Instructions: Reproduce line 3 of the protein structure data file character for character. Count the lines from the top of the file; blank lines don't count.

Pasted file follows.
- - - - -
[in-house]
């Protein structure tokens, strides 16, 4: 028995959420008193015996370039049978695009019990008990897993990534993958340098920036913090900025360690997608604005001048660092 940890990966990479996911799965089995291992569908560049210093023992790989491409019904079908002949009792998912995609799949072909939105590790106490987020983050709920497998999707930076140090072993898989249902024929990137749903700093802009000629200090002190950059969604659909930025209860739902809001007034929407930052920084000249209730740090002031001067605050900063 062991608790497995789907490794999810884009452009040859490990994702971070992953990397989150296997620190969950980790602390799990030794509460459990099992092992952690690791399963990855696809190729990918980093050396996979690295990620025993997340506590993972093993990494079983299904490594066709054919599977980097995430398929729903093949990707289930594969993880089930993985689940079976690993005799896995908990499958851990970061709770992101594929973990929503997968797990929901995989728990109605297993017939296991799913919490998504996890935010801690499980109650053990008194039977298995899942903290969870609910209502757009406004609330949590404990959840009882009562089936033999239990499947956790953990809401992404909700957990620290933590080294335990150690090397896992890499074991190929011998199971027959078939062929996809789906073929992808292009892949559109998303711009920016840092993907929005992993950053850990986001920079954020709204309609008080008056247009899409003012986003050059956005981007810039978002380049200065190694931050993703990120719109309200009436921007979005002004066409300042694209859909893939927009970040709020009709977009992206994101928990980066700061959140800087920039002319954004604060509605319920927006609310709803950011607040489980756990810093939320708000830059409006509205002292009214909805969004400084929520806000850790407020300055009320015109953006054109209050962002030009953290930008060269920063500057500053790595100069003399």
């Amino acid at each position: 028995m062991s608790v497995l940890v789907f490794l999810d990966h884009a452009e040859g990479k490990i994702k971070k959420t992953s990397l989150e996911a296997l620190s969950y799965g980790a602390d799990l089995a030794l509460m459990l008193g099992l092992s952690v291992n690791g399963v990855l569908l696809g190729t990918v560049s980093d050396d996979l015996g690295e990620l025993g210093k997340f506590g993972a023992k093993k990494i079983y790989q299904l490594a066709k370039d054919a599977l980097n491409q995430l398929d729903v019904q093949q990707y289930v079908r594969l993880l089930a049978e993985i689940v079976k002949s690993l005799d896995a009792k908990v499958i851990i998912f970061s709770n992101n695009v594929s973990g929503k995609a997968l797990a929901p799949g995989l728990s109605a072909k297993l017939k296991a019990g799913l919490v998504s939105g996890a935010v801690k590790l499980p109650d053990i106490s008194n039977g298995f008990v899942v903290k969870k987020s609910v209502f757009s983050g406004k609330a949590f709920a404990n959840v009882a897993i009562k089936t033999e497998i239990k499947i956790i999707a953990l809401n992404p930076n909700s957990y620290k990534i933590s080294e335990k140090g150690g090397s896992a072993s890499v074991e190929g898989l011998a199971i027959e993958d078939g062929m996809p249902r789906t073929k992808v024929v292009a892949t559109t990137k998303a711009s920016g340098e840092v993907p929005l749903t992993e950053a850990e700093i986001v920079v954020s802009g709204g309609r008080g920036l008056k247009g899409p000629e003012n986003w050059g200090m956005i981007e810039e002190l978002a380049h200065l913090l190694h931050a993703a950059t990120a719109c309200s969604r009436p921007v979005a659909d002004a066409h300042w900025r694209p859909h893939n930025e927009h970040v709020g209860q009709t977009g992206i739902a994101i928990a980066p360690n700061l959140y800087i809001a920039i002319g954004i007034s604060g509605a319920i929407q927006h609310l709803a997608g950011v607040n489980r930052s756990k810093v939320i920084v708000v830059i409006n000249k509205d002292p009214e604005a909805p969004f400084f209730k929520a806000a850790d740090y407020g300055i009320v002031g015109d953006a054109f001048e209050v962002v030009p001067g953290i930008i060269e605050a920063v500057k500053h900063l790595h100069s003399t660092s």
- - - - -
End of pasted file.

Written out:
């Amino acid at each position: 028995m062991s608790v497995l940890v789907f490794l999810d990966h884009a452009e040859g990479k490990i994702k971070k959420t992953s990397l989150e996911a296997l620190s969950y799965g980790a602390d799990l089995a030794l509460m459990l008193g099992l092992s952690v291992n690791g399963v990855l569908l696809g190729t990918v560049s980093d050396d996979l015996g690295e990620l025993g210093k997340f506590g993972a023992k093993k990494i079983y790989q299904l490594a066709k370039d054919a599977l980097n491409q995430l398929d729903v019904q093949q990707y289930v079908r594969l993880l089930a049978e993985i689940v079976k002949s690993l005799d896995a009792k908990v499958i851990i998912f970061s709770n992101n695009v594929s973990g929503k995609a997968l797990a929901p799949g995989l728990s109605a072909k297993l017939k296991a019990g799913l919490v998504s939105g996890a935010v801690k590790l499980p109650d053990i106490s008194n039977g298995f008990v899942v903290k969870k987020s609910v209502f757009s983050g406004k609330a949590f709920a404990n959840v009882a897993i009562k089936t033999e497998i239990k499947i956790i999707a953990l809401n992404p930076n909700s957990y620290k990534i933590s080294e335990k140090g150690g090397s896992a072993s890499v074991e190929g898989l011998a199971i027959e993958d078939g062929m996809p249902r789906t073929k992808v024929v292009a892949t559109t990137k998303a711009s920016g340098e840092v993907p929005l749903t992993e950053a850990e700093i986001v920079v954020s802009g709204g309609r008080g920036l008056k247009g899409p000629e003012n986003w050059g200090m956005i981007e810039e002190l978002a380049h200065l913090l190694h931050a993703a950059t990120a719109c309200s969604r009436p921007v979005a659909d002004a066409h300042w900025r694209p859909h893939n930025e927009h970040v709020g209860q009709t977009g992206i739902a994101i928990a980066p360690n700061l959140y800087i809001a920039i002319g954004i007034s604060g509605a319920i929407q927006h609310l709803a997608g950011v607040n489980r930052s756990k810093v939320i920084v708000v830059i409006n000249k509205d002292p009214e604005a909805p969004f400084f209730k929520a806000a850790d740090y407020g300055i009320v002031g015109d953006a054109f001048e209050v962002v030009p001067g953290i930008i060269e605050a920063v500057k500053h900063l790595h100069s003399t660092s």